How to Involve Social Causes in Your Company Profile

March 1, 2017

8:30 pm

You have a lot of responsibilities as a business owner. You need to make sure that your employees are safe on the job, that you aren’t falling into any legal pitfalls, and that you’re staying competitive on the market. On top of all this, it’s crucial that you and your employees aim for a socially responsible environment at work.

This could mean anything from staying green to giving back to the community. Here’s a look at some of the ways you can be socially responsible, the benefits of doing so and the impact it will have on customer perception of your business.

Staying Responsible

The best place to start off when thinking about social responsibility is keeping your company green. It’s possible to do this by setting up a plan of recycling for your company. If you have a lot of wastage in your business that is filling up landfills, it could be costing you a fortune.

It may also be causing a negative impression of your business. By not recycling it suggests that you don’t care about the environment. To prove to your customers this isn’t the case, you should start using recyclable materials in your business model. A lot of businesses are now using recyclable packaging, making things easy for the customer and better for the planet. Alternatively, you can show your support for renewable energy with commercial solar panels. These panels could heat and light your office without any fossil fuels needed. It will make your business look modern and committed to creating a better world.

You may also want to think about showing your support for charitable causes. This doesn’t necessarily mean that you have to donate money yourself. It is possible to do this by setting up your own charity foundation as part of the business. Or, by donating a certain percentage of your earnings to charity. But you can also simply encourage your customers to donate when making purchases. Domino’s pizza did this by offering customers the choice of donating to a charity they support each time they make a purchase.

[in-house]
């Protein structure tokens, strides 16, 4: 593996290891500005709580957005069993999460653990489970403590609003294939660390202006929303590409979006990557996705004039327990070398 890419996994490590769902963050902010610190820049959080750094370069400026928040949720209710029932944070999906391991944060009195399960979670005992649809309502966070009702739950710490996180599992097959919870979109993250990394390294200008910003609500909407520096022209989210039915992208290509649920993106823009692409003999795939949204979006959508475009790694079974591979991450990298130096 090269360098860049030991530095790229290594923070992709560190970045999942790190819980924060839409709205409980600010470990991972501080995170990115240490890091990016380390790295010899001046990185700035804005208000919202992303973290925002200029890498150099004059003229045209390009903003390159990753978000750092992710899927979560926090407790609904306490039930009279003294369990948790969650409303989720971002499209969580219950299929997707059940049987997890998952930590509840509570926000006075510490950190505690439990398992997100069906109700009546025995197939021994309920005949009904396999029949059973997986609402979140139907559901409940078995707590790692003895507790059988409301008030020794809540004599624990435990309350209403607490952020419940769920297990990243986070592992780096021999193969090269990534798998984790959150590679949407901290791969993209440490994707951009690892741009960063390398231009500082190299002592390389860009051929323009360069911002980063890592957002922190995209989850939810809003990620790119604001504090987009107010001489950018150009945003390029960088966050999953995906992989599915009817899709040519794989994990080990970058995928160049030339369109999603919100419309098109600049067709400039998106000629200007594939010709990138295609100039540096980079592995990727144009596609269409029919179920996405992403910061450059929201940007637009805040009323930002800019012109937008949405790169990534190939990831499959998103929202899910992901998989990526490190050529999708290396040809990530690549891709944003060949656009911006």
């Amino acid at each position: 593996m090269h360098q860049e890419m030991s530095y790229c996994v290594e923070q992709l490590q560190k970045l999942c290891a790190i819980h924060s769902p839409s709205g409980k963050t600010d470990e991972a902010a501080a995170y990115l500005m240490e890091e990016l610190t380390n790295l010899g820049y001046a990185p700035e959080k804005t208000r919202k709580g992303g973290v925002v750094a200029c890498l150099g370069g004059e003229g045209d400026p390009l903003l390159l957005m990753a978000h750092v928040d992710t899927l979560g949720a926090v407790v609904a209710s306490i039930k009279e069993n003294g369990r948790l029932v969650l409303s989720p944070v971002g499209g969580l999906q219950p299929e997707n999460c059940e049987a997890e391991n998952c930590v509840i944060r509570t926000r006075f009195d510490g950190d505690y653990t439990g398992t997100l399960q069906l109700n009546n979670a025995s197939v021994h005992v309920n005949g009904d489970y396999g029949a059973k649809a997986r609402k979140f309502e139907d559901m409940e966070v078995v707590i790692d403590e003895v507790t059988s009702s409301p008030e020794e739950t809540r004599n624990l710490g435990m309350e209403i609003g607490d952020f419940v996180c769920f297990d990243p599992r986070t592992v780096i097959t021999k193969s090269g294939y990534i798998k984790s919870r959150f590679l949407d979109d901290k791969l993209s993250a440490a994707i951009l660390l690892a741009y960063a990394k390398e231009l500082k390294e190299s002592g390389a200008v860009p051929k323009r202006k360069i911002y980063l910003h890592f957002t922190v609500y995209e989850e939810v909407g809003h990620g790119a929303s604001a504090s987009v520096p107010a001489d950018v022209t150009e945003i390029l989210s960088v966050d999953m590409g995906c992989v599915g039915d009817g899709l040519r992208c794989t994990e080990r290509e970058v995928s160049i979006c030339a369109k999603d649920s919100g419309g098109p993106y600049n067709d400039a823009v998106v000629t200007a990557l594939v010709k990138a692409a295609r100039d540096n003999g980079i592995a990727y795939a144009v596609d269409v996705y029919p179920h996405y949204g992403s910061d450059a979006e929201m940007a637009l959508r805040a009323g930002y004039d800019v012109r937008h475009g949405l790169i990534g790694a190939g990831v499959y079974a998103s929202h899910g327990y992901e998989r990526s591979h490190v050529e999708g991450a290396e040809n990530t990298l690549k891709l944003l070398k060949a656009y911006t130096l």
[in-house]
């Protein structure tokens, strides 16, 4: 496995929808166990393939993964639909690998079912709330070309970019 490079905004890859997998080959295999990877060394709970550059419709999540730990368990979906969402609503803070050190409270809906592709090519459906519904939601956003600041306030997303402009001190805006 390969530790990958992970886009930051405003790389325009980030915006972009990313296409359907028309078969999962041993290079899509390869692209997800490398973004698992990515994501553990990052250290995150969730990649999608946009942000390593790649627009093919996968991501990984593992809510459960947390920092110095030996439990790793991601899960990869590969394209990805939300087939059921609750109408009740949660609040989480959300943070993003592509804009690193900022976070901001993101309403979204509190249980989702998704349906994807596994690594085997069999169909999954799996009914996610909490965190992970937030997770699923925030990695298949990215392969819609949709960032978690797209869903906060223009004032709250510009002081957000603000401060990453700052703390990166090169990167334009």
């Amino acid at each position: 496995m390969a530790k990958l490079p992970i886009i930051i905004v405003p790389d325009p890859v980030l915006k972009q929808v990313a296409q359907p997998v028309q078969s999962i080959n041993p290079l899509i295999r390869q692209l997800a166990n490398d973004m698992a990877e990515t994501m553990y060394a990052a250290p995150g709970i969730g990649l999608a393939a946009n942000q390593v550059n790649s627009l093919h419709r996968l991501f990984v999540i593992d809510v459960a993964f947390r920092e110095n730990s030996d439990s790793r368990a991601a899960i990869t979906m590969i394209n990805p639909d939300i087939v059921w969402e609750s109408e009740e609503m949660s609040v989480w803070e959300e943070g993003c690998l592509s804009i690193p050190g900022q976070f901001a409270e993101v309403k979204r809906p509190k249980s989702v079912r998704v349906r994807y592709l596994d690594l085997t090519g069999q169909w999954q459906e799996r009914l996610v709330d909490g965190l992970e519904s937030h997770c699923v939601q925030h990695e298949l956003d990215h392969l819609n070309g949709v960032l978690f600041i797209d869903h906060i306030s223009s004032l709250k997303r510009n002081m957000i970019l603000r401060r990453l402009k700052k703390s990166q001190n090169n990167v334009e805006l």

Alternatively, you could arrange a business event designed to show the people behind your company. One possibility would be to donate time rather than money. Enlist your employees in a voluntary campaign to help out in the community. This is a great way to introduce local customers and clients to the real people behind your business. Something like helping build homes, working with children or aiding the homeless in the community would all send the right message.

Impact of These Campaigns

There will be several impacts of campaigns like this. First, it puts your business in a more positive light. It shows that you are one of the better companies and will give you an upper hand over your competition. You may even find that you gain interest from customers of businesses that are not considered to be pulling their weight on issues like this.

You may also be able to use the messages behind these campaigns in your promotion and marketing. For instance, you can take a leaf out of Amazon’s book. They printed messages about recyclable materials on their packaging to highlight the change they made to their business model. This alerted customers to the change and helped promote a positive spin.

By engaging in social responsiveness, you may also discover that your company attracts attention from the media. Media organizations are often on the lookout for a big or small businesses that have helped the community. With the right PR, you can guarantee that it becomes a huge story. It might even go viral, and at that point, your reach will dramatically increase.

Help the Workforce and the Customers

This type of thinking in your business model will benefit the workforce as well. They will be part of the campaign to make the business better and more responsible. As such, they will feel connected as a team and work harder to deliver on goals.

Of course, the most important impact of these types of campaigns is that it shows customers who you are. Essentially, you’ll be ‘showing some skin.’ This is an industry term, and it describes how companies can be more than just a business. Instead, they can help customers feel connected to them by showing and representing the people behind the company brand. As such, social responsive in a work environment can generate customer loyalty. It can mean that customers will always buy from your business — not due to the brand name but rather due to the ideas of social responsiveness connected to that brand.

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I am Michael Jansen, an online marketer, blogger, and tech writer who loves to share and write about latest technology, lifestyle and health.

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